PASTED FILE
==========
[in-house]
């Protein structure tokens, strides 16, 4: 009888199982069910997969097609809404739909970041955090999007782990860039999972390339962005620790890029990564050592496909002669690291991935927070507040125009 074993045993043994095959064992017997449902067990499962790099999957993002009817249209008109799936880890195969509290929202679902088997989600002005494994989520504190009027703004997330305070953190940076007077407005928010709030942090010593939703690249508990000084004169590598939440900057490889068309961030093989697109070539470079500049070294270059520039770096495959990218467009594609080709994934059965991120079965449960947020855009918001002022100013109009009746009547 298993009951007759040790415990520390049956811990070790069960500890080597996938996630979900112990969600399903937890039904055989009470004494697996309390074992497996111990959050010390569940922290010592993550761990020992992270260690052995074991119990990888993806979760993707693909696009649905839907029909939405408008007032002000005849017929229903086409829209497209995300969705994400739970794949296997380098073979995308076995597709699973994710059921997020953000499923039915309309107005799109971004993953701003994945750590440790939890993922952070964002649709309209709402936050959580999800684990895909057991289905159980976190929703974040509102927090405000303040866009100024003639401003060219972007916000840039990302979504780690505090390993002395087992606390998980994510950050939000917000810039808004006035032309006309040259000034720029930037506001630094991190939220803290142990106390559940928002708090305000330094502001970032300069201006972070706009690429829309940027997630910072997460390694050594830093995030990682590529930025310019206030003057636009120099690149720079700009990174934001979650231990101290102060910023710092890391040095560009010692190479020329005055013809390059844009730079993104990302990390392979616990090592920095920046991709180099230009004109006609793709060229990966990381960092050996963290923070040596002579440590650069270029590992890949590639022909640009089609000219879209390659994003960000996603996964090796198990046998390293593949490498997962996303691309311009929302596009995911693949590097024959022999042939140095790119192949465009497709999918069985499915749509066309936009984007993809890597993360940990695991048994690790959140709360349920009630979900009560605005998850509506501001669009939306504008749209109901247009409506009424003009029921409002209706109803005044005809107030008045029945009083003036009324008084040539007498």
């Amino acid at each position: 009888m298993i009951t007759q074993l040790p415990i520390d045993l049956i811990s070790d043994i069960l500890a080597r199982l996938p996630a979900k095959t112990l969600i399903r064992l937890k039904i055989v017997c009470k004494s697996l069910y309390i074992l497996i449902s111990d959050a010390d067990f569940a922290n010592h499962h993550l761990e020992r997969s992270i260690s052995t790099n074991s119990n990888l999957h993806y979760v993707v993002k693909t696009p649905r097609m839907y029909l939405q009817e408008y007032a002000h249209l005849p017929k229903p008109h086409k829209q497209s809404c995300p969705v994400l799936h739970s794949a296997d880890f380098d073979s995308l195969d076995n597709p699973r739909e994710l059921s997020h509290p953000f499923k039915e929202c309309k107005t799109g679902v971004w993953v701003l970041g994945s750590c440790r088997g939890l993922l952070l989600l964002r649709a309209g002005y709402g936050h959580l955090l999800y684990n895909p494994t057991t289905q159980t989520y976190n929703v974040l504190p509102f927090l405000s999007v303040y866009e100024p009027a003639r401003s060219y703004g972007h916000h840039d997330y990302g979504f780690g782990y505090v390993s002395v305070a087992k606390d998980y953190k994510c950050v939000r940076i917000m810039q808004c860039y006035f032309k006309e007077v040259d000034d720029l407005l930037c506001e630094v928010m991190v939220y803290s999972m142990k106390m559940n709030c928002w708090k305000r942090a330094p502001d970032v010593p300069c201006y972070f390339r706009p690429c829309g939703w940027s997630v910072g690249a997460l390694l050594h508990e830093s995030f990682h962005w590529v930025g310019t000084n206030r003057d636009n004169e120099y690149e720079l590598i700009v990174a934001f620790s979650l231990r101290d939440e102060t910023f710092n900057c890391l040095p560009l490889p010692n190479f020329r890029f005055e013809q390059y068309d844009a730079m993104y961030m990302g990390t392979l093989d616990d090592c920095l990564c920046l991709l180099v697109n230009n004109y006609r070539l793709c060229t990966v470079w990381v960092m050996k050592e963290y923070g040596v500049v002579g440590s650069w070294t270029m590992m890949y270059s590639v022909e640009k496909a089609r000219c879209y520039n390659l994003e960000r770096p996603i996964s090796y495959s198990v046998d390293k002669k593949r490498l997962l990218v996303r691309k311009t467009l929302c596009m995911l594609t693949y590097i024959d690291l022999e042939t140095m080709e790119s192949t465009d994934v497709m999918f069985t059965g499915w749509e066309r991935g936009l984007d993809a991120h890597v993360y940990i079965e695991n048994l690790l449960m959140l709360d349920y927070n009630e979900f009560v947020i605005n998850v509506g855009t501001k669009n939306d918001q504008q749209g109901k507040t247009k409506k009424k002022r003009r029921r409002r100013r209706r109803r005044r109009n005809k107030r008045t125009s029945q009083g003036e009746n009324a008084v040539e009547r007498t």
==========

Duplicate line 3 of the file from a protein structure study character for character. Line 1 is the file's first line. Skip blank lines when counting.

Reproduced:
């Amino acid at each position: 009888m298993i009951t007759q074993l040790p415990i520390d045993l049956i811990s070790d043994i069960l500890a080597r199982l996938p996630a979900k095959t112990l969600i399903r064992l937890k039904i055989v017997c009470k004494s697996l069910y309390i074992l497996i449902s111990d959050a010390d067990f569940a922290n010592h499962h993550l761990e020992r997969s992270i260690s052995t790099n074991s119990n990888l999957h993806y979760v993707v993002k693909t696009p649905r097609m839907y029909l939405q009817e408008y007032a002000h249209l005849p017929k229903p008109h086409k829209q497209s809404c995300p969705v994400l799936h739970s794949a296997d880890f380098d073979s995308l195969d076995n597709p699973r739909e994710l059921s997020h509290p953000f499923k039915e929202c309309k107005t799109g679902v971004w993953v701003l970041g994945s750590c440790r088997g939890l993922l952070l989600l964002r649709a309209g002005y709402g936050h959580l955090l999800y684990n895909p494994t057991t289905q159980t989520y976190n929703v974040l504190p509102f927090l405000s999007v303040y866009e100024p009027a003639r401003s060219y703004g972007h916000h840039d997330y990302g979504f780690g782990y505090v390993s002395v305070a087992k606390d998980y953190k994510c950050v939000r940076i917000m810039q808004c860039y006035f032309k006309e007077v040259d000034d720029l407005l930037c506001e630094v928010m991190v939220y803290s999972m142990k106390m559940n709030c928002w708090k305000r942090a330094p502001d970032v010593p300069c201006y972070f390339r706009p690429c829309g939703w940027s997630v910072g690249a997460l390694l050594h508990e830093s995030f990682h962005w590529v930025g310019t000084n206030r003057d636009n004169e120099y690149e720079l590598i700009v990174a934001f620790s979650l231990r101290d939440e102060t910023f710092n900057c890391l040095p560009l490889p010692n190479f020329r890029f005055e013809q390059y068309d844009a730079m993104y961030m990302g990390t392979l093989d616990d090592c920095l990564c920046l991709l180099v697109n230009n004109y006609r070539l793709c060229t990966v470079w990381v960092m050996k050592e963290y923070g040596v500049v002579g440590s650069w070294t270029m590992m890949y270059s590639v022909e640009k496909a089609r000219c879209y520039n390659l994003e960000r770096p996603i996964s090796y495959s198990v046998d390293k002669k593949r490498l997962l990218v996303r691309k311009t467009l929302c596009m995911l594609t693949y590097i024959d690291l022999e042939t140095m080709e790119s192949t465009d994934v497709m999918f069985t059965g499915w749509e066309r991935g936009l984007d993809a991120h890597v993360y940990i079965e695991n048994l690790l449960m959140l709360d349920y927070n009630e979900f009560v947020i605005n998850v509506g855009t501001k669009n939306d918001q504008q749209g109901k507040t247009k409506k009424k002022r003009r029921r409002r100013r209706r109803r005044r109009n005809k107030r008045t125009s029945q009083g003036e009746n009324a008084v040539e009547r007498t």